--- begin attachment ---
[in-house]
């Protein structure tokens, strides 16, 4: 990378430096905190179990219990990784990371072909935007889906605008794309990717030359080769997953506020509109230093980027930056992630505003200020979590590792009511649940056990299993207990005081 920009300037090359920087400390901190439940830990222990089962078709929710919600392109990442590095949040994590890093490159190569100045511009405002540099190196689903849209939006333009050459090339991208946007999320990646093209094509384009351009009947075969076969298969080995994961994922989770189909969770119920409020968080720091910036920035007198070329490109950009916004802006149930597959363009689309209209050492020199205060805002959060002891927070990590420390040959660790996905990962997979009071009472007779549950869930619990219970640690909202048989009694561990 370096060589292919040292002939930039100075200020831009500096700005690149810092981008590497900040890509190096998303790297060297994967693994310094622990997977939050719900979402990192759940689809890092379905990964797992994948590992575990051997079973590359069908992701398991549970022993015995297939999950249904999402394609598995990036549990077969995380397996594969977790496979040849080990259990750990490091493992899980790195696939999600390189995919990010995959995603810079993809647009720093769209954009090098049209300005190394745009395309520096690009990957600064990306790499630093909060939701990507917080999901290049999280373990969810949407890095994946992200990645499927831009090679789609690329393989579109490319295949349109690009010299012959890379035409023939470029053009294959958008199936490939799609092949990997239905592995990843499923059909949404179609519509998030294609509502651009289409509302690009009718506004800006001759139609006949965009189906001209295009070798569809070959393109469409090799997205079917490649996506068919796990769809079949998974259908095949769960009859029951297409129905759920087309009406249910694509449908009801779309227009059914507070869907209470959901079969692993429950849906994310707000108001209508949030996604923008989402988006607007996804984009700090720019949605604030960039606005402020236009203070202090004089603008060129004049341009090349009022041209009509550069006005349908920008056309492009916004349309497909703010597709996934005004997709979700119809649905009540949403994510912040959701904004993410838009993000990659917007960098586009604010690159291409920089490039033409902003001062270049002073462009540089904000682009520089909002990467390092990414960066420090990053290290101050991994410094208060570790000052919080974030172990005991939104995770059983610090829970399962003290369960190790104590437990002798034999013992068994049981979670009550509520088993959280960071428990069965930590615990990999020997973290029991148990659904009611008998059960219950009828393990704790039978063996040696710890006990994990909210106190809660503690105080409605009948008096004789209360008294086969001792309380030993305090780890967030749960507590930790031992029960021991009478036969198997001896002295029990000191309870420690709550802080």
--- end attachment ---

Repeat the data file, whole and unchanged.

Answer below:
[in-house]
């Protein structure tokens, strides 16, 4: 990378430096905190179990219990990784990371072909935007889906605008794309990717030359080769997953506020509109230093980027930056992630505003200020979590590792009511649940056990299993207990005081 920009300037090359920087400390901190439940830990222990089962078709929710919600392109990442590095949040994590890093490159190569100045511009405002540099190196689903849209939006333009050459090339991208946007999320990646093209094509384009351009009947075969076969298969080995994961994922989770189909969770119920409020968080720091910036920035007198070329490109950009916004802006149930597959363009689309209209050492020199205060805002959060002891927070990590420390040959660790996905990962997979009071009472007779549950869930619990219970640690909202048989009694561990 370096060589292919040292002939930039100075200020831009500096700005690149810092981008590497900040890509190096998303790297060297994967693994310094622990997977939050719900979402990192759940689809890092379905990964797992994948590992575990051997079973590359069908992701398991549970022993015995297939999950249904999402394609598995990036549990077969995380397996594969977790496979040849080990259990750990490091493992899980790195696939999600390189995919990010995959995603810079993809647009720093769209954009090098049209300005190394745009395309520096690009990957600064990306790499630093909060939701990507917080999901290049999280373990969810949407890095994946992200990645499927831009090679789609690329393989579109490319295949349109690009010299012959890379035409023939470029053009294959958008199936490939799609092949990997239905592995990843499923059909949404179609519509998030294609509502651009289409509302690009009718506004800006001759139609006949965009189906001209295009070798569809070959393109469409090799997205079917490649996506068919796990769809079949998974259908095949769960009859029951297409129905759920087309009406249910694509449908009801779309227009059914507070869907209470959901079969692993429950849906994310707000108001209508949030996604923008989402988006607007996804984009700090720019949605604030960039606005402020236009203070202090004089603008060129004049341009090349009022041209009509550069006005349908920008056309492009916004349309497909703010597709996934005004997709979700119809649905009540949403994510912040959701904004993410838009993000990659917007960098586009604010690159291409920089490039033409902003001062270049002073462009540089904000682009520089909002990467390092990414960066420090990053290290101050991994410094208060570790000052919080974030172990005991939104995770059983610090829970399962003290369960190790104590437990002798034999013992068994049981979670009550509520088993959280960071428990069965930590615990990999020997973290029991148990659904009611008998059960219950009828393990704790039978063996040696710890006990994990909210106190809660503690105080409605009948008096004789209360008294086969001792309380030993305090780890967030749960507590930790031992029960021991009478036969198997001896002295029990000191309870420690709550802080």